We will be holding our first Network Event for the HDI funded Countermeasures project “Giving children better control over how they’re observed by digital sensors” on Friday 5th February. This event will be a chance for members of our project network, including Royal College of Art, University College London, Glasgow School of Art, Dubit, Technology Will Save Us, Projects by If, Kids Know Best, BBC, and Glück Workshops, to meet and discuss the key themes of Kids, Technology, and Data Ethics.
The theme for the fist event is Observed/Unobserved. We will be exploring what insights we as a community of researchers and experts have already gained about how children use sensor-enabled technology, and also considering what questions and issues still need to be addressed within our different disciplines.
We’re pleased to announce that we have won funding for the project from the Human Data Interaction Network to continue research for the Countermeasures project.
The HDI Network is a UK EPSRC Network Plus, focused on research which increases understanding and control over how our data is used by applications and systems. More information on the network can be found on their website here.
The Countermeasures project was funded through the theme of Surveillance and Resistance, which looked for projects which designed methods of resistance against data surveillance.
Our project is titled “Countermeasures: Giving children better control over how they’re observed by digital sensors”. It aims to take the concept of tool kits for lying to objects, and apply it to the context of children’s use of technology.
Children face particular risks of data surveillance when using technology. They are frequent users of sensor-enabled devices such as phones, tablets, TV’s, game consoles and smart speakers. However, they are often not the owners or intended users of these devices, as legally their parents may be the device owners and account holders. They might be less aware of, or have less consent over, how the data generated from these devices is used.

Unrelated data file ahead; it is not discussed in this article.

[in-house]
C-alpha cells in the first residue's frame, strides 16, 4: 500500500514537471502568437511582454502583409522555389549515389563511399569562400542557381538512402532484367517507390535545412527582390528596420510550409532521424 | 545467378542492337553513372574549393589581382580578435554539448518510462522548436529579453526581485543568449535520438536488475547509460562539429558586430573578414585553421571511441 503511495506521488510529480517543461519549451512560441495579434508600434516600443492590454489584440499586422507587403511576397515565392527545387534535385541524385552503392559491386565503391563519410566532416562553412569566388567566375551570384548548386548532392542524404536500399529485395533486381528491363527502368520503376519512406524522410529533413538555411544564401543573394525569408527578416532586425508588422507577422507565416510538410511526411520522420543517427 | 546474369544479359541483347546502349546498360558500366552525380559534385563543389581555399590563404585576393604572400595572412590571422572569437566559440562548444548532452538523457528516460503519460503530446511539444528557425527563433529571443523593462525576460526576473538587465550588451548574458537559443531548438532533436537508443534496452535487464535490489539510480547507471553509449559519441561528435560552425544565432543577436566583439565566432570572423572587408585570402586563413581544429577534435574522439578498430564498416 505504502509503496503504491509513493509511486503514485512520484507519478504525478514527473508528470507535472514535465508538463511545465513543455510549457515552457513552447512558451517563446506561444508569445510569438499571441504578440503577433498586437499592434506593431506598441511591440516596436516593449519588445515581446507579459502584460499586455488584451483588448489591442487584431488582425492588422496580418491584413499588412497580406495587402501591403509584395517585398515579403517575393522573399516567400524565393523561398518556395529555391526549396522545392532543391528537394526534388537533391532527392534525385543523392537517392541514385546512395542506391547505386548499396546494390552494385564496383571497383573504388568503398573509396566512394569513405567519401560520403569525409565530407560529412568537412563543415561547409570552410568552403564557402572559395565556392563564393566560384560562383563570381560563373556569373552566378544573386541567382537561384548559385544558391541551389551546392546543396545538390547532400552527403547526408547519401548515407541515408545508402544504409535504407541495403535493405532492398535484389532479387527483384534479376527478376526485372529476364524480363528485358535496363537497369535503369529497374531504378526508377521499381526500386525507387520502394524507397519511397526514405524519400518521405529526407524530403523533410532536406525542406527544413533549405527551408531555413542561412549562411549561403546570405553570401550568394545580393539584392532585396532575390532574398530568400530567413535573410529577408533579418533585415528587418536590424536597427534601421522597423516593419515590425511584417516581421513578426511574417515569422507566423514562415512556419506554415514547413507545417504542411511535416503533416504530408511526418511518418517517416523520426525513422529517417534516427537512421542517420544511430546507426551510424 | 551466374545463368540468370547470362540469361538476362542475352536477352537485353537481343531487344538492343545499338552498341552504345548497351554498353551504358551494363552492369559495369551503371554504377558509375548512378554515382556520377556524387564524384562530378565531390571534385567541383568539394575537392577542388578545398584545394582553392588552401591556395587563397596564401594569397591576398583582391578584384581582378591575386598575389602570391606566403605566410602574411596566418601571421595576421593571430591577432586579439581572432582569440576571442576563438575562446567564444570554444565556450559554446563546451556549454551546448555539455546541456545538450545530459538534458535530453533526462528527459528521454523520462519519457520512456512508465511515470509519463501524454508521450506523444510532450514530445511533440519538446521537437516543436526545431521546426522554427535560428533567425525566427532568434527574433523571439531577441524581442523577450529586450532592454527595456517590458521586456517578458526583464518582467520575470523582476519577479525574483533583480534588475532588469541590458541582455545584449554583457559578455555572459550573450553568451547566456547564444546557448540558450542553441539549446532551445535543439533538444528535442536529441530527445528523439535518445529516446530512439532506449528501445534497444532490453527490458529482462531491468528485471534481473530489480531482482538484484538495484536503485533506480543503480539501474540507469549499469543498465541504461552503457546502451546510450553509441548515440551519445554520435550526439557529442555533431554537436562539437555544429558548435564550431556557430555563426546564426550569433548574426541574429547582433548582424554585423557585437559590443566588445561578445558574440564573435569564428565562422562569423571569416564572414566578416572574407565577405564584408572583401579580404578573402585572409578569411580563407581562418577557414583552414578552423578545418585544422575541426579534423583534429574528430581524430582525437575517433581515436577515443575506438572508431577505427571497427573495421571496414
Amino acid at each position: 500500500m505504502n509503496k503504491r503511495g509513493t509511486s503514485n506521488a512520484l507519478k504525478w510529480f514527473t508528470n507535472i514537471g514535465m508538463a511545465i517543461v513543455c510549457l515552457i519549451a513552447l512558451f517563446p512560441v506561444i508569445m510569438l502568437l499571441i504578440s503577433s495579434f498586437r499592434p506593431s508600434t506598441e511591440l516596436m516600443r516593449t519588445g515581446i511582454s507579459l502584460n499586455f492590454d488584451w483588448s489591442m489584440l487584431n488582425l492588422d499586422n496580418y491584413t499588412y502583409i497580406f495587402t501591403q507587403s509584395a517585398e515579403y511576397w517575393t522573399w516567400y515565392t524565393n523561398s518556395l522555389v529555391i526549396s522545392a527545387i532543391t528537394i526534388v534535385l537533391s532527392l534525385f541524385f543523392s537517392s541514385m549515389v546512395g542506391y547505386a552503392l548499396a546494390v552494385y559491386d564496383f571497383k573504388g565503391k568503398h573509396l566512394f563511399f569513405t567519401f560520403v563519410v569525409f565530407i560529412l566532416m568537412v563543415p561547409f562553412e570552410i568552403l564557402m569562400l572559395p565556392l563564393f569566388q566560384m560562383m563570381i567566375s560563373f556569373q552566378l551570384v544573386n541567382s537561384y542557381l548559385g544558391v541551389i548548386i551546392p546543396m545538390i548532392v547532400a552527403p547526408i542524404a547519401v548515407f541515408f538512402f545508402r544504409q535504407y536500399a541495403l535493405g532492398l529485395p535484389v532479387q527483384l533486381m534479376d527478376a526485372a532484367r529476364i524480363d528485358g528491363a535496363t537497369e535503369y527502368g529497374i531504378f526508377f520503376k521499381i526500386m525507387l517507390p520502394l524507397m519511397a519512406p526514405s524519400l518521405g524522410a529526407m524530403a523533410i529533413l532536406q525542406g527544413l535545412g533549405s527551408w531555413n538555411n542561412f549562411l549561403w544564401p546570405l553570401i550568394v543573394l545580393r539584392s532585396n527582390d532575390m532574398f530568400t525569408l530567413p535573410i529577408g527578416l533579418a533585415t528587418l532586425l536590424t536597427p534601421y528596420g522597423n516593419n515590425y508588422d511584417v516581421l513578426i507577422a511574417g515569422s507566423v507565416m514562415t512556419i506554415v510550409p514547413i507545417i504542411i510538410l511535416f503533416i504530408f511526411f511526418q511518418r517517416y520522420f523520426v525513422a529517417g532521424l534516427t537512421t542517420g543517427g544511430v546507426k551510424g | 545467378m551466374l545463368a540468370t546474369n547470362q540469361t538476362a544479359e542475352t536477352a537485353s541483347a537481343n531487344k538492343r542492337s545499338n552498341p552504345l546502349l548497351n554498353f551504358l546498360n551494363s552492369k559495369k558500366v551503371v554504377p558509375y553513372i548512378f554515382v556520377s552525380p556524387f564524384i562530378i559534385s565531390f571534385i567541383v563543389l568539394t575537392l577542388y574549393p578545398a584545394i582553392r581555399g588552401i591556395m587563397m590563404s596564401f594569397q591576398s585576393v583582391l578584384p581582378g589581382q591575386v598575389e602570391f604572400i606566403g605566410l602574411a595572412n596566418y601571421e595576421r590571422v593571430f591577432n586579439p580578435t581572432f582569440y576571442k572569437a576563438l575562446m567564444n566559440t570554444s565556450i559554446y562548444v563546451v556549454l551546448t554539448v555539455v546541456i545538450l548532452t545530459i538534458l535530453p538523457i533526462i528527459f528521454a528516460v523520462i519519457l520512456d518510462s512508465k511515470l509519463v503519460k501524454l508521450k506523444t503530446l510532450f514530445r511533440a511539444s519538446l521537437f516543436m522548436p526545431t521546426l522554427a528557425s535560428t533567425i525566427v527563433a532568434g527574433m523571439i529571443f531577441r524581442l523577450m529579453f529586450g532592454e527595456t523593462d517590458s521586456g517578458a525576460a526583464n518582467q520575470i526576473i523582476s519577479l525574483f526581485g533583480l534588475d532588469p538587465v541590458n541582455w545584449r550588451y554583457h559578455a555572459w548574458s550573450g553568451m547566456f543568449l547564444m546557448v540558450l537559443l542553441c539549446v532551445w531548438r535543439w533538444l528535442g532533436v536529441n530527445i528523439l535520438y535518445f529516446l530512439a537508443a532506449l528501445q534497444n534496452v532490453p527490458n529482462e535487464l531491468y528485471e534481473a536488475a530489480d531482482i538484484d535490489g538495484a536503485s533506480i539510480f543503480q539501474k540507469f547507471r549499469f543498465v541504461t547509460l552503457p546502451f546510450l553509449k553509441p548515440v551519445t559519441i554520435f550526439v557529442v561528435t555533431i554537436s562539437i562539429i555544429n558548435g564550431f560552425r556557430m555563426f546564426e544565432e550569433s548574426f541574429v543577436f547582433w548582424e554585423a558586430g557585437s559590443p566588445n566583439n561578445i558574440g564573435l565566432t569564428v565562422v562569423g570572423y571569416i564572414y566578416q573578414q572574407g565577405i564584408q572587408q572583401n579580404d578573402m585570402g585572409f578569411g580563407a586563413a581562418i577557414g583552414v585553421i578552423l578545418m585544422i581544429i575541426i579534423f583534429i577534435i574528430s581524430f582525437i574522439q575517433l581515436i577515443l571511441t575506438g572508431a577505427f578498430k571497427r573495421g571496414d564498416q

The project seeks to address these issues by researching the following questions:
What understanding do children have of the sensing capabilities of the digital devices they use?
To what extent does a child’s understanding of digital sensing affect their exposure to surveillance?
What practical methods of sensor blocking or disruption are most suited to provide children with agency in relation to surveillance?
How does the knowledge and use of sensor-disabling tools affect children’s attitude towards digital sensing?
What would children’s ability to alter data collecting sensors mean for the kids media industry?
We will be running co-design workshops with children aged 8-12, to find out more about their knowledge of the sensing abilities of their devices, and to design tools for blocking or deceiving the sensors they commonly encounter.
The co-designed tools will be developed into an open source tool kit, which others can use to gain agency over the way they are observed by sensors.
On the 9th May I presented my paper “Countermeasures: Learning to Lie to Objects” at CHI 2019, as part of the Alt.CHI series – the part of the conference for critical, artistic, and avant garde approaches to Human Computer Interaction.
The abstract for the paper is:
Ubiquitous computing is leading to ubiquitous sensing. Sensor components such as motion, proximity, and biometric sensors are increasingly common features in everyday objects. However, the presence and full capabilities of these components are often not clear to users. Sensor-enhanced objects have the ability to perceive without being perceived. This reduces the ability of users to control how and when they are being sensed. To address this imbalance, this project identifies the need to be able to deceive ‘smart’ objects, and proposes a number of practical interventions to increase user awareness of sensors, and encourage agency over digital sensing through acts of dishonesty to objects.
The paper can be viewed at the ACM website here. You can also view a video of the presentation.